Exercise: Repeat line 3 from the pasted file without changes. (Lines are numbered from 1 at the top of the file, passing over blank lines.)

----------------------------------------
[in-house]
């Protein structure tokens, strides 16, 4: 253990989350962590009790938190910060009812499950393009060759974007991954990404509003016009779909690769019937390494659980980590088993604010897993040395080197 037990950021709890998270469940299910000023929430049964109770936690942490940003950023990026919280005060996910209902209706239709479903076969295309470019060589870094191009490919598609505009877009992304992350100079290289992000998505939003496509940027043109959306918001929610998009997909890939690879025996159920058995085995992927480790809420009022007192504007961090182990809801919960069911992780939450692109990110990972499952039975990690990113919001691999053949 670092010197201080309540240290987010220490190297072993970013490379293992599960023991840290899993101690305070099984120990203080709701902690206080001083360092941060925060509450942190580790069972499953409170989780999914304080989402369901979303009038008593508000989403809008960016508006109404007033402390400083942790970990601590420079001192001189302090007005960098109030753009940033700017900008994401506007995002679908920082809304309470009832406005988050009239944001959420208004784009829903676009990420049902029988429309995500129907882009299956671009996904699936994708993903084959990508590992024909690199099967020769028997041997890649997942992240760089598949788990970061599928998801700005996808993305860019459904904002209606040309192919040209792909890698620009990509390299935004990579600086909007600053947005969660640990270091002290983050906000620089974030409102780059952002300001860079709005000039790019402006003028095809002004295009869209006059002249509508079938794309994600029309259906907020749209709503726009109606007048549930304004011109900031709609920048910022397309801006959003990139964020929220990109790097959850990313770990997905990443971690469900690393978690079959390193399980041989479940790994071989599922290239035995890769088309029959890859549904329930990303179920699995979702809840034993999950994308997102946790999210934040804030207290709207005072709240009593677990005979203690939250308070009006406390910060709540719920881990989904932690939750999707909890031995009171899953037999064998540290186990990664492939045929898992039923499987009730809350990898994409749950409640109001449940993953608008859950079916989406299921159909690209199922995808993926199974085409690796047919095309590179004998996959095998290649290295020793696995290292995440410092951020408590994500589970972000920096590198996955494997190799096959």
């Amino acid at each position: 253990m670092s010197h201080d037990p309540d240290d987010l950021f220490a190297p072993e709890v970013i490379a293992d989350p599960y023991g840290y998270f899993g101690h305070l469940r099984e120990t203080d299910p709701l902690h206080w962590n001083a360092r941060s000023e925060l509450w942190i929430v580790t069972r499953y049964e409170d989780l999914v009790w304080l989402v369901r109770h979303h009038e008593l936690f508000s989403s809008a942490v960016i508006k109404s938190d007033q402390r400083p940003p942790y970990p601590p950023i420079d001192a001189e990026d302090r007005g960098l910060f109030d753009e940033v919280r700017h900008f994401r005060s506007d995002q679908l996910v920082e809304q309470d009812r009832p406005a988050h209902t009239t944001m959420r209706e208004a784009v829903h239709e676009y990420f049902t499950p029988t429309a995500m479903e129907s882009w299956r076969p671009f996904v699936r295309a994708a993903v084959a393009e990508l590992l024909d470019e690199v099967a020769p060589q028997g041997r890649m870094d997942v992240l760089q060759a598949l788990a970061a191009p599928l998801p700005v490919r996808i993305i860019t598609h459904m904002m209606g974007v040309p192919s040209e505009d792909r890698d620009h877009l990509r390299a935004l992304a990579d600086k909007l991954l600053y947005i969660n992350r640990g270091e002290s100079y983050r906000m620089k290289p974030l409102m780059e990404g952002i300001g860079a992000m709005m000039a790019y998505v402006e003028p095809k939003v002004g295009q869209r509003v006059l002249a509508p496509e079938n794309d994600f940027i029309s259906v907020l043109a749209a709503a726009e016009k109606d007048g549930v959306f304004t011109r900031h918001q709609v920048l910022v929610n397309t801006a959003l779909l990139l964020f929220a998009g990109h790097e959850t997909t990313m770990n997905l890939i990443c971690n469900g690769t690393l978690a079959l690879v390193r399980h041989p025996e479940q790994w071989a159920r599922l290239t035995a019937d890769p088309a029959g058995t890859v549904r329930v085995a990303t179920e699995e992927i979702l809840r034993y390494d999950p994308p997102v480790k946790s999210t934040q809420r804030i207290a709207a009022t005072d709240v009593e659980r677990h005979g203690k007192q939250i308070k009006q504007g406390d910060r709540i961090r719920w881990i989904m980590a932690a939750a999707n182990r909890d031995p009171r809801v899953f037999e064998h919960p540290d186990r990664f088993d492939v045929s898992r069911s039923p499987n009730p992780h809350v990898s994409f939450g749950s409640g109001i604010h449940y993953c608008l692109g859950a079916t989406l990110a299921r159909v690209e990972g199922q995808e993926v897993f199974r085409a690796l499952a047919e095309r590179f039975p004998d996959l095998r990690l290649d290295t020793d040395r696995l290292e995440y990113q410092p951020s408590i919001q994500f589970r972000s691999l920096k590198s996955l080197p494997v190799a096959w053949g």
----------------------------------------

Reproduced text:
């Amino acid at each position: 253990m670092s010197h201080d037990p309540d240290d987010l950021f220490a190297p072993e709890v970013i490379a293992d989350p599960y023991g840290y998270f899993g101690h305070l469940r099984e120990t203080d299910p709701l902690h206080w962590n001083a360092r941060s000023e925060l509450w942190i929430v580790t069972r499953y049964e409170d989780l999914v009790w304080l989402v369901r109770h979303h009038e008593l936690f508000s989403s809008a942490v960016i508006k109404s938190d007033q402390r400083p940003p942790y970990p601590p950023i420079d001192a001189e990026d302090r007005g960098l910060f109030d753009e940033v919280r700017h900008f994401r005060s506007d995002q679908l996910v920082e809304q309470d009812r009832p406005a988050h209902t009239t944001m959420r209706e208004a784009v829903h239709e676009y990420f049902t499950p029988t429309a995500m479903e129907s882009w299956r076969p671009f996904v699936r295309a994708a993903v084959a393009e990508l590992l024909d470019e690199v099967a020769p060589q028997g041997r890649m870094d997942v992240l760089q060759a598949l788990a970061a191009p599928l998801p700005v490919r996808i993305i860019t598609h459904m904002m209606g974007v040309p192919s040209e505009d792909r890698d620009h877009l990509r390299a935004l992304a990579d600086k909007l991954l600053y947005i969660n992350r640990g270091e002290s100079y983050r906000m620089k290289p974030l409102m780059e990404g952002i300001g860079a992000m709005m000039a790019y998505v402006e003028p095809k939003v002004g295009q869209r509003v006059l002249a509508p496509e079938n794309d994600f940027i029309s259906v907020l043109a749209a709503a726009e016009k109606d007048g549930v959306f304004t011109r900031h918001q709609v920048l910022v929610n397309t801006a959003l779909l990139l964020f929220a998009g990109h790097e959850t997909t990313m770990n997905l890939i990443c971690n469900g690769t690393l978690a079959l690879v390193r399980h041989p025996e479940q790994w071989a159920r599922l290239t035995a019937d890769p088309a029959g058995t890859v549904r329930v085995a990303t179920e699995e992927i979702l809840r034993y390494d999950p994308p997102v480790k946790s999210t934040q809420r804030i207290a709207a009022t005072d709240v009593e659980r677990h005979g203690k007192q939250i308070k009006q504007g406390d910060r709540i961090r719920w881990i989904m980590a932690a939750a999707n182990r909890d031995p009171r809801v899953f037999e064998h919960p540290d186990r990664f088993d492939v045929s898992r069911s039923p499987n009730p992780h809350v990898s994409f939450g749950s409640g109001i604010h449940y993953c608008l692109g859950a079916t989406l990110a299921r159909v690209e990972g199922q995808e993926v897993f199974r085409a690796l499952a047919e095309r590179f039975p004998d996959l095998r990690l290649d290295t020793d040395r696995l290292e995440y990113q410092p951020s408590i919001q994500f589970r972000s691999l920096k590198s996955l080197p494997v190799a096959w053949g």